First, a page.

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Reading Nook: Books for Non-Readers

05/02/2017 04:15PM ● Published by Jennifer Gonzalez

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By Diane Parfitt

My husband and I were at a party a while back and one of our friends said he hadn’t read a book since high school. As an avid reader, I was shocked. It would be like someone who lives in North Carolina saying they never watch basketball...total disbelief!

Not only is there the joy of reading for those of us who always loved to read, or discovered it at some point along the way, but there are some very physical and mental benefits to reading. I will save that for another article, but suffice it to say reading books versus watching TV or playing video games has a more positive effect on a person’s well-being.

So, that sparked an interest in how to encourage non-readers to discover the joy of reading. First, I thought about why someone might not read books. Of course, it often stems from being “made” to read books in school. These may have been books that are considered classics, but hold little interest for adolescents struggling through the throes of growing up. I have often said, “Who really gives a flip about The Great Gatsby when you are 16 years old?” I know there are many people who will say it’s one of their favorite books, but there are just as many who don’t get it.

I then went about trying to figure out what books would appeal to someone who has not read a book in dozens of years. To help me with this, I consulted with one of my book clubs that meets at City Center Gallery & Books. The Directions Book Club meets once a month and we talk about books of all kinds, contemporary and classic. It’s a fun group of men and women who share a love of books. I asked them to help me come up with a list of criteria for books for non-readers and to suggest some books that would fit these criteria. The result is a list of books that should inspire any non-reader to discover the joy of reading.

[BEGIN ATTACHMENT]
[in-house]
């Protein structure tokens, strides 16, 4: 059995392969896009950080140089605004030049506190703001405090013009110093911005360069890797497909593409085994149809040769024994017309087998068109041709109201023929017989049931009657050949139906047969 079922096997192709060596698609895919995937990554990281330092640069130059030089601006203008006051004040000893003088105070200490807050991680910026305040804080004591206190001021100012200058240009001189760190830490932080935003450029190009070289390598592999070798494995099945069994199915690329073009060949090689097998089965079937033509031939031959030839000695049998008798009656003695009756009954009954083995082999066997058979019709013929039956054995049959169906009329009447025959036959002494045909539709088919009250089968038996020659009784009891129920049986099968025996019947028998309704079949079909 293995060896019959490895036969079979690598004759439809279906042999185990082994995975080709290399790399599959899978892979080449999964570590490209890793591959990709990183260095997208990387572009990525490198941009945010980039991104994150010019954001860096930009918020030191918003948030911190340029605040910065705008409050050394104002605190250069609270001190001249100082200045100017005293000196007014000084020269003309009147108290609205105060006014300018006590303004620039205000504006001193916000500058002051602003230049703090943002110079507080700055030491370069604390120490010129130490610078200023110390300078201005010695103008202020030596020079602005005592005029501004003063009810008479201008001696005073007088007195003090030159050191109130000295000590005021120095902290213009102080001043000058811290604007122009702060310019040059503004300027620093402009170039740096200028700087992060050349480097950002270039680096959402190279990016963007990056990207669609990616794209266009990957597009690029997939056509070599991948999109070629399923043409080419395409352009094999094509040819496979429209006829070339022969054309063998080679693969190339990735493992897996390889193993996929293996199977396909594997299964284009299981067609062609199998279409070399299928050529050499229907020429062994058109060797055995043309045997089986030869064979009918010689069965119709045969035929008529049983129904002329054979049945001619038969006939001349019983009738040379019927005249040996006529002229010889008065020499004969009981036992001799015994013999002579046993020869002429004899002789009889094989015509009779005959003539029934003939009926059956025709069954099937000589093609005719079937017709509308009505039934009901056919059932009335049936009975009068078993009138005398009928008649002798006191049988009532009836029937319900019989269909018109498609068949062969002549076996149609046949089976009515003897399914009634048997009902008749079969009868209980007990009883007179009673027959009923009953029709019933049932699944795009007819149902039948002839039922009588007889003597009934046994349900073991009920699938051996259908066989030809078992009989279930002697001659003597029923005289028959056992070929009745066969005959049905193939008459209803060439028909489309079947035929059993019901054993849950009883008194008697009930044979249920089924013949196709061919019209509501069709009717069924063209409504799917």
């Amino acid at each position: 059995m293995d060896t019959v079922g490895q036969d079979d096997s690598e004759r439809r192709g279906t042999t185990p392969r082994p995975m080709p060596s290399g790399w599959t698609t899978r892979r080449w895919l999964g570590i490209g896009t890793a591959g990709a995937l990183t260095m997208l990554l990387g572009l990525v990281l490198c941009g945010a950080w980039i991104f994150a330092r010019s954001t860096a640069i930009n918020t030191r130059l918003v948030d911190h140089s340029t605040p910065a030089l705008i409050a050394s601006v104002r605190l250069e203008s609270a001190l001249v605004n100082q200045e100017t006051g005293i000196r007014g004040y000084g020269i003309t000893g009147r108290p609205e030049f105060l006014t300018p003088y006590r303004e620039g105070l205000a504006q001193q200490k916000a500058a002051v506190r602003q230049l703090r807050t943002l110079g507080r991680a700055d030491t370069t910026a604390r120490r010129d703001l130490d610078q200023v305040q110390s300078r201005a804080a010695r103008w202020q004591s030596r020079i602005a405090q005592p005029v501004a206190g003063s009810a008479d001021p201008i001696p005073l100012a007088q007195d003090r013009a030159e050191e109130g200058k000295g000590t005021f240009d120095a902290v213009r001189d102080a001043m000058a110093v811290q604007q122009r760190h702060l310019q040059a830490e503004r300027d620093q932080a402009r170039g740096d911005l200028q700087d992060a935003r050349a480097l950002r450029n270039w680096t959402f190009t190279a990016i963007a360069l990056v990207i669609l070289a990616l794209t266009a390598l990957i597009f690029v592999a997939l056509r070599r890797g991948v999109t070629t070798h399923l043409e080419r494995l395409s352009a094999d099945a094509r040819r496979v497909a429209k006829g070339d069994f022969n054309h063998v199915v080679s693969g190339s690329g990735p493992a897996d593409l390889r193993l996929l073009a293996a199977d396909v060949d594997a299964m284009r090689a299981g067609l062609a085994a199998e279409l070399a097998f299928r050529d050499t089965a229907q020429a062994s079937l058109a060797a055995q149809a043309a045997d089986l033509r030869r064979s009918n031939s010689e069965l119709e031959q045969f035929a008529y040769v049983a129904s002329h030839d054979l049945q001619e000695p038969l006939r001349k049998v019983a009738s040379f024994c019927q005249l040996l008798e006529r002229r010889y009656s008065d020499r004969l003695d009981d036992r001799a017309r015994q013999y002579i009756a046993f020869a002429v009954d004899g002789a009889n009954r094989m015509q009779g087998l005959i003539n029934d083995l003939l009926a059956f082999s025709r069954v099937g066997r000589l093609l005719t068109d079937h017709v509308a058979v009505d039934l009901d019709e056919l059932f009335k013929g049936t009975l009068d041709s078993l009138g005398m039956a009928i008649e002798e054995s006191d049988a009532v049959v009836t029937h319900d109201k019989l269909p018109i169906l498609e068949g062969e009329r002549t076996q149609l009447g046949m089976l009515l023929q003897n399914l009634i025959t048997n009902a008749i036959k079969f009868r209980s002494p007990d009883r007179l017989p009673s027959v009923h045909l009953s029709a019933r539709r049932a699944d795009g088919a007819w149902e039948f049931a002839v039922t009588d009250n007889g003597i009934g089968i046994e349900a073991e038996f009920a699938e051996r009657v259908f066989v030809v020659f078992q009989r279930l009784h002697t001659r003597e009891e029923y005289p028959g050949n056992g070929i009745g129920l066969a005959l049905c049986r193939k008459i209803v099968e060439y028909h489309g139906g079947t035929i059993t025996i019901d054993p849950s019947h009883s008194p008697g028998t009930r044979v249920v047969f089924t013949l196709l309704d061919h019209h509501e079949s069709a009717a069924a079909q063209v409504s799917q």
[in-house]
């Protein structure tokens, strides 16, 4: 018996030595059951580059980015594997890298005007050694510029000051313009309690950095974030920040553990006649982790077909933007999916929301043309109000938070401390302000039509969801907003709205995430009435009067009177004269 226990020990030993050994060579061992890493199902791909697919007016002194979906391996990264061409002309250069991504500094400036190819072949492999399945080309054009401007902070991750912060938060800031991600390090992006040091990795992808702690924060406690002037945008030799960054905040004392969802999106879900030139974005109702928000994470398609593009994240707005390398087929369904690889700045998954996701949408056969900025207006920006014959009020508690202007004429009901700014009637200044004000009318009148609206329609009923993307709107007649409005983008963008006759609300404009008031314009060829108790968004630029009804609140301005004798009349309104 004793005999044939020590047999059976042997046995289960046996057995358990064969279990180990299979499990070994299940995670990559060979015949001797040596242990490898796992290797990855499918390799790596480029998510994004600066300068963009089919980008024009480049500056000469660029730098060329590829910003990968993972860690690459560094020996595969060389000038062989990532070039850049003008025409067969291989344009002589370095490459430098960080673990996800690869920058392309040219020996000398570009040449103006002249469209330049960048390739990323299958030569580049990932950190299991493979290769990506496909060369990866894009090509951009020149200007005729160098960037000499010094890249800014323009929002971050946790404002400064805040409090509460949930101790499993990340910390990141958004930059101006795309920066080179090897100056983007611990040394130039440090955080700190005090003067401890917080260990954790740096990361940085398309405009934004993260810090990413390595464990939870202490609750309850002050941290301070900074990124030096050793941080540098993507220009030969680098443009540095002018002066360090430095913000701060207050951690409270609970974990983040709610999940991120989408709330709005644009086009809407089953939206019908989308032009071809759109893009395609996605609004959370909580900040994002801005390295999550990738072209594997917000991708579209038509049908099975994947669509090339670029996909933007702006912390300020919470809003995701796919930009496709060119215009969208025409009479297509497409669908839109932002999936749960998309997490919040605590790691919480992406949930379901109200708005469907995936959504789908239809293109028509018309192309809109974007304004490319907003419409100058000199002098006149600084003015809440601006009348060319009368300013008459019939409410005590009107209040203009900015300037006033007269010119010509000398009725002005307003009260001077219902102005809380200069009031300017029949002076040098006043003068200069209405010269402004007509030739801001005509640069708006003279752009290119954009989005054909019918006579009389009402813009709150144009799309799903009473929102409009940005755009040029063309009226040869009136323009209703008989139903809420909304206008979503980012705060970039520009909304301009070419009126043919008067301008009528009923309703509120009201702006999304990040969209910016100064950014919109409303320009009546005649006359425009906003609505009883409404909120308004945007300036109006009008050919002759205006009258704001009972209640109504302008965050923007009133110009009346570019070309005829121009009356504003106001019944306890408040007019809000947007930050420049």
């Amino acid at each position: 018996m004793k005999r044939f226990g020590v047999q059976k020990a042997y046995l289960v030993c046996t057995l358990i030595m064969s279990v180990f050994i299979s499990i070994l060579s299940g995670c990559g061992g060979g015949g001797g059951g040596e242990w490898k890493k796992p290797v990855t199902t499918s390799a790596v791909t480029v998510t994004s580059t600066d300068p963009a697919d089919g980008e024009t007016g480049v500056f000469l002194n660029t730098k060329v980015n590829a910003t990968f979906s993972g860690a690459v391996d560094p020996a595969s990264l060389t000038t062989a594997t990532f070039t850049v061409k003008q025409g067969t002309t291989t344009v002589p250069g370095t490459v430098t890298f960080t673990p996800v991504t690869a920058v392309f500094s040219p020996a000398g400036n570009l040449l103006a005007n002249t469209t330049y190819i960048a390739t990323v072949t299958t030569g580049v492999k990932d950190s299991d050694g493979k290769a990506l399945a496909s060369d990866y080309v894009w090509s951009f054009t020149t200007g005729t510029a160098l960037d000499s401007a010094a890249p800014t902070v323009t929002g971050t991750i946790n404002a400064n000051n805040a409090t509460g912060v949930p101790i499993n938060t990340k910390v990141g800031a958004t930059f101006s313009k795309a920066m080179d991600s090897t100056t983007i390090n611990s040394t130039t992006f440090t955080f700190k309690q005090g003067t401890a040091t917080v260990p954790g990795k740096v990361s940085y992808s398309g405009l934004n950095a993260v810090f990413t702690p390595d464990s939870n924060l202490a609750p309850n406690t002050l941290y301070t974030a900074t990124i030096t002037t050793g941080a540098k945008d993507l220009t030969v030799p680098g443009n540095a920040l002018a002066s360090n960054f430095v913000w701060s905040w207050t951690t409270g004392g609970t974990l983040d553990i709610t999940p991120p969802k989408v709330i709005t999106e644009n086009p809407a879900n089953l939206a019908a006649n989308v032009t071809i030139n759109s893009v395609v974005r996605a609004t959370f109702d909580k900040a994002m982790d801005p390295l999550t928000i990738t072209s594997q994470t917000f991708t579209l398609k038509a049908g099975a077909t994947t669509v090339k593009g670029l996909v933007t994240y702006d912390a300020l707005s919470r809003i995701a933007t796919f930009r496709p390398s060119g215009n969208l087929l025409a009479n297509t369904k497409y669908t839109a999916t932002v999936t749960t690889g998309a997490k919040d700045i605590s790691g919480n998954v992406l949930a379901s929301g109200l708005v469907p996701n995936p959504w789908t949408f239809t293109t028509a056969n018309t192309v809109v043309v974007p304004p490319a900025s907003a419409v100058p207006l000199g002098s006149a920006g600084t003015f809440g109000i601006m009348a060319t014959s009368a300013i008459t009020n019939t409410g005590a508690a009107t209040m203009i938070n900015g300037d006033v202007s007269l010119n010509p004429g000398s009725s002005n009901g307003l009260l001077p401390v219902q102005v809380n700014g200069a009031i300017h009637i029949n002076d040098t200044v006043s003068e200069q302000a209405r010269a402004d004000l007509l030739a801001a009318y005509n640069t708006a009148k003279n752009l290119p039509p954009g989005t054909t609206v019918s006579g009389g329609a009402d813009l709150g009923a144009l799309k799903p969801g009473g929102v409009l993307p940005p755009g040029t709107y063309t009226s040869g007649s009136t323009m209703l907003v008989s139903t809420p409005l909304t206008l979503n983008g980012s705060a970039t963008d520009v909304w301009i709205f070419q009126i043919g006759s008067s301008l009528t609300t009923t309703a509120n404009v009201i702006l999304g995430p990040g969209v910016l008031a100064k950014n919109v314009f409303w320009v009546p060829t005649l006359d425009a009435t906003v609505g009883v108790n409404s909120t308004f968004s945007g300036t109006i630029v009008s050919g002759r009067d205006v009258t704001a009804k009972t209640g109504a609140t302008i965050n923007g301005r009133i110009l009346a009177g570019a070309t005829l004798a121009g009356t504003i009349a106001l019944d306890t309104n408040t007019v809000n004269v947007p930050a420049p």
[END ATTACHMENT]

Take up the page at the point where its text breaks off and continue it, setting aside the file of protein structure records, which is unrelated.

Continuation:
Criteria:

1.      Short, around 250 pages, but not more than 300 pages

2.      Linear style, no flashbacks

3.      No dialect, or minimal

4.      Likeable characters, or at least a couple, not all bad guys

5.      Good to have closure at the end—no unresolved issues

6.      Mysteries are good because people like to “problem solve,” and a good mystery is like putting a jigsaw puzzle together

7.      Avoid archaic language—nothing earlier than the 20th century

8.      Animal stories—everyone loves stories about pets

9.      Fact-based books can be fun if well-written with some element of suspense

10.  Books that share historical facts in a fun way

Books that meet all or most of the above criteria:

All Creatures Great and Small by James Herriot

 

True stories by an English veterinarian about all the interesting and often quirky people he encountered in treating their farm animals and pets. Told in vignettes, this is easy to read in small bits and pieces. It was also made into a popular PBS series

 

The Perfect Storm by Sebastian Junger


This is the true account of the Perfect Storm that hit North America in October, 1991, and the crew of the fishing boat from Gloucester, Massachusetts, lost at sea. The story delves into the lives of the crew members and their families and friends before the voyage and then reconstructs the events during the storm.

 

The Boys in the Boat by Daniel James Brown

I have put this book on many lists of must-reads—it’s that good. A group of farm boys and loggers from the Pacific Northwest go to college and join the rowing team at the University of Washington in the 1930s. Against all odds, and in a